POL 4881: The Politics of International Law and Global Governance

Why do countries go to war? Are individuals, organizations, and governments driven by their interests or their ideas? What role does power play in international relations and is there any role for justice in global politics? What are the causes and consequences of an increasingly globalized world economy? These questions are central to the study of international relations, yet different theoretical approaches have been developed in an attempt to answer them. Often these approaches disagree with one another, leading to markedly different policy prescriptions and predictions for future events. This course provides the conceptual and theoretical means for analyzing these developments in international politics. By the end of this class, you will be able to understand the assumptions, the logics, and the implications of major theories and concepts of international relations. These include realism, liberalism, institutionalism, constructivism, critical security studies, feminist theory, queer IR theory, post-colonial theory, indigenous approaches to international relations, and neo-Marxism. A special effort is made to relate the course material to world events, developments, or conflicts in the past decade or so.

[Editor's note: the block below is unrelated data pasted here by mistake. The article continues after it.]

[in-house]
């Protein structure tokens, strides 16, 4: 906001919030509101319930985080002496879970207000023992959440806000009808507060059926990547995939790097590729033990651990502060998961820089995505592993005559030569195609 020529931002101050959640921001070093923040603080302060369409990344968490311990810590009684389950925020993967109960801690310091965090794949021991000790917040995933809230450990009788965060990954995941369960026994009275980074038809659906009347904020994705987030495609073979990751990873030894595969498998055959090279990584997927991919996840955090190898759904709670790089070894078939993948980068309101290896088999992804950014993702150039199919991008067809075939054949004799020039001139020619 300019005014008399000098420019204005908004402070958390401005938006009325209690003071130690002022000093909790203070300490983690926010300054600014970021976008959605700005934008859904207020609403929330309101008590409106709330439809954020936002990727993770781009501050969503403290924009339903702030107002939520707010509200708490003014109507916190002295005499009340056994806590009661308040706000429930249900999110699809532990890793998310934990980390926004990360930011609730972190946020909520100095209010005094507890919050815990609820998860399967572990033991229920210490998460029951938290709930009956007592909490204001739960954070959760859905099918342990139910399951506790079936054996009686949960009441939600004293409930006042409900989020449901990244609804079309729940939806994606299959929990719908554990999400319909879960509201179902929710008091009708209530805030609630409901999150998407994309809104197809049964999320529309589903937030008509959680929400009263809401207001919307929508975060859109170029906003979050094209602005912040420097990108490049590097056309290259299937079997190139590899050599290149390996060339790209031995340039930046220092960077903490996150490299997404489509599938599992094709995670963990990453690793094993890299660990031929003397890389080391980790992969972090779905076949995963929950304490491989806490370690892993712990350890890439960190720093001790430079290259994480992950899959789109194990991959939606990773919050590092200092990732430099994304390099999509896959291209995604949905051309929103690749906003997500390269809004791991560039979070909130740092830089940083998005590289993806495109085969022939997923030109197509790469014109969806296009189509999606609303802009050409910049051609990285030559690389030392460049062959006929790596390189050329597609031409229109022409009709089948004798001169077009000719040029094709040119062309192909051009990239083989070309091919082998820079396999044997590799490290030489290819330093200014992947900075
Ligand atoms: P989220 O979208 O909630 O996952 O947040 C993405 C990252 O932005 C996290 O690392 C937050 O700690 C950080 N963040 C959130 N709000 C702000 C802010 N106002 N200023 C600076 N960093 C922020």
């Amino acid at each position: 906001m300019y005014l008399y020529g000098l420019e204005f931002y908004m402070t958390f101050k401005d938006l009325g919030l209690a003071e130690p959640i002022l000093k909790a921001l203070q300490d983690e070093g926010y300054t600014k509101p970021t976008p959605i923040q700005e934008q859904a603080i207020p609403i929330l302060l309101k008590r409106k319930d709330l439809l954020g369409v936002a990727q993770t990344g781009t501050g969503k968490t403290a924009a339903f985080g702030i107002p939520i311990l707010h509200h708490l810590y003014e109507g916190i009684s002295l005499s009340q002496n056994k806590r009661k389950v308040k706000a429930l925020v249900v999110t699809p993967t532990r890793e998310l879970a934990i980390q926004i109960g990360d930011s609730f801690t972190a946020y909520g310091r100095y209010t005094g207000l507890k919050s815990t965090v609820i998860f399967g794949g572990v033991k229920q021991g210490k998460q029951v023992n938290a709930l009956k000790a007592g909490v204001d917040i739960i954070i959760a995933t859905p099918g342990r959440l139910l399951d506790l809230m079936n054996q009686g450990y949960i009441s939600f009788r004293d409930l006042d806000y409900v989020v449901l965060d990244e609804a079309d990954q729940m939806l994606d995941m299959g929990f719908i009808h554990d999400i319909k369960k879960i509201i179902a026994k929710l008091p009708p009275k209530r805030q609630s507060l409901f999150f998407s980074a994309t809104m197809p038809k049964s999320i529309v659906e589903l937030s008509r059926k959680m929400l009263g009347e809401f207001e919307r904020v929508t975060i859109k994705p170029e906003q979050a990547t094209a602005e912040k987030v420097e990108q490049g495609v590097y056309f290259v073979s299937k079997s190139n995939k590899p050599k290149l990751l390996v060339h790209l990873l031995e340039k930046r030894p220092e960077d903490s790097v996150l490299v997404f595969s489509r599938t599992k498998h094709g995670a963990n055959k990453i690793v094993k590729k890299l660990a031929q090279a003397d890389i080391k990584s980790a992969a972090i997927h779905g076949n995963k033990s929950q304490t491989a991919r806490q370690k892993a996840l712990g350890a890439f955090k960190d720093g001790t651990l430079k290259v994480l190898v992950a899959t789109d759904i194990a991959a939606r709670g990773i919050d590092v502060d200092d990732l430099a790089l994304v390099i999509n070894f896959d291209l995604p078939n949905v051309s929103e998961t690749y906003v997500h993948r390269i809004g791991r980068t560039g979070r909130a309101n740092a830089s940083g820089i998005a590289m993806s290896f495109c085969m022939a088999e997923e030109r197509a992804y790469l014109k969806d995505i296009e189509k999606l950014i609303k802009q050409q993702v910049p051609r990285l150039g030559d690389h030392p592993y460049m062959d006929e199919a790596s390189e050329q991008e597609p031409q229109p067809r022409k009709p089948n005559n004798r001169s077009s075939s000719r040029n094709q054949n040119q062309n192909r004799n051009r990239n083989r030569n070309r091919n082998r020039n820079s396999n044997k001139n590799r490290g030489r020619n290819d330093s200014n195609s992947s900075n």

All Instructors

A- Average (3.600)Most Common: A (38%)

This total also includes data from semesters with unknown instructors.

103 students
  • 4.43


  • 4.46


  • 4.69


  • 4.39


  • 4.57



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